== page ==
In order to really appreciate the beauty of IR photography, we need to limit ourselves to the part of the IR spectrum that the sensor (or film) can capture, i.e., we have to block visible light. This is accomplished by using an appropriate filter in front the lens. This filter will let the infrared portion of the spectrum go through while blocking at the same time the visible part of the spectrum. This filter looks like any other filter used in black and white photography with one significant difference: it looks either extremely dark red or even completely black, i.e., totally opaque, to the human eye .
All the most important companies producing photographic filters offer at least one IR filter. The availability of IR filters may be in some geographies somewhat difficult though, especially if the diameter of the filter is not a common one (67mm or 72mm are relatively common diameters for filters, for instance). One may want to consider (also to contain costs) buying one large-diameter IR filter (say, 77mm) and then use step-up rings to put it on lenses of different diameter. An IR filter that seems to be easier to find than others if the Hoya R72. This filter is a high-pass filter, i.e., it blocks all wavelength that are below a certain 'cut-off' wavelength. In the case of the Hoya R72 this wavelength is about 700nm (nanometers, a nanometer is one billionth of a meter). All the wavelengths below 700nm (i.e., all the visible light, ultraviolet light, and so on) will be blocked by the filter and will not go through it. Going back to the wavelength numbers presented in the introduction the reader will immediately notice that this filter lets also some visible light (deep red) go through. In fact, the filter does not look totally opaque to the eye but rather very dark red.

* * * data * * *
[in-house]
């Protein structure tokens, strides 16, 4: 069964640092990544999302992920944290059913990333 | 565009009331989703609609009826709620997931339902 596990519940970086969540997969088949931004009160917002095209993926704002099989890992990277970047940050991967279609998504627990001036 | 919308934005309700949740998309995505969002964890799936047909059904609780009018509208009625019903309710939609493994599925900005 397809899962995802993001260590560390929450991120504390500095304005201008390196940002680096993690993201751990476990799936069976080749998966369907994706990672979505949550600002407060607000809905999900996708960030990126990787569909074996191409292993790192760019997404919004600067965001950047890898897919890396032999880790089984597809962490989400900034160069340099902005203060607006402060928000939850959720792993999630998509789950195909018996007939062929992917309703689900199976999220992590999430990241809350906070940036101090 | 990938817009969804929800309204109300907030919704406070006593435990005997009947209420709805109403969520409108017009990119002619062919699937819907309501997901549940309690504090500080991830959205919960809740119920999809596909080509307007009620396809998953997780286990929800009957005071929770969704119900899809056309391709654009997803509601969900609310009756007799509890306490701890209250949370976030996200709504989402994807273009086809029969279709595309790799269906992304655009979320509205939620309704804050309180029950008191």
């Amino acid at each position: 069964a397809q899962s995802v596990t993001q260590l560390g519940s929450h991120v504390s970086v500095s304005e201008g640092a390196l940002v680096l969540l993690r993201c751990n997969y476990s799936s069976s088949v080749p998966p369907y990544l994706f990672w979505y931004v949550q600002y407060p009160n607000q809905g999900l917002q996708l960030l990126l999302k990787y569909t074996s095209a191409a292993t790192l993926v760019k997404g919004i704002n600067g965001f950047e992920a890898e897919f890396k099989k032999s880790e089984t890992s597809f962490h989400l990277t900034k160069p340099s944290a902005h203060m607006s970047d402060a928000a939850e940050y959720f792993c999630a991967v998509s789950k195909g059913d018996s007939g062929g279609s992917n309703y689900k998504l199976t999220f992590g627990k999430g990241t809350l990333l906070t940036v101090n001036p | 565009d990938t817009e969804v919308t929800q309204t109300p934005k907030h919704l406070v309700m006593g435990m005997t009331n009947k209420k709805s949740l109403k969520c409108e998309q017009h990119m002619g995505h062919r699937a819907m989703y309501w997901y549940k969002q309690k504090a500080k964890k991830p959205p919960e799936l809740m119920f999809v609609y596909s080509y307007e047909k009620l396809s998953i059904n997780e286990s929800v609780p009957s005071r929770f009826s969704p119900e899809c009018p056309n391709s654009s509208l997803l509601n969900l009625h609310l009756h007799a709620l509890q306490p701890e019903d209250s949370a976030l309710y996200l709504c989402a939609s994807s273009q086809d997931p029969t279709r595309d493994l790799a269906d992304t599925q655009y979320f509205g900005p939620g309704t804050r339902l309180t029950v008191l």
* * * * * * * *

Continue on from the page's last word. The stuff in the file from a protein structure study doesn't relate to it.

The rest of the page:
We show below the same identical scene taken in three different ways, i.e., in color, in black and white visible light, and in black and white infrared radiation. These shots have been taken with a stock Nikon E5000 digital cameras and for the IR picture a Hoya filter has been used in front of the non-interchangeable lens.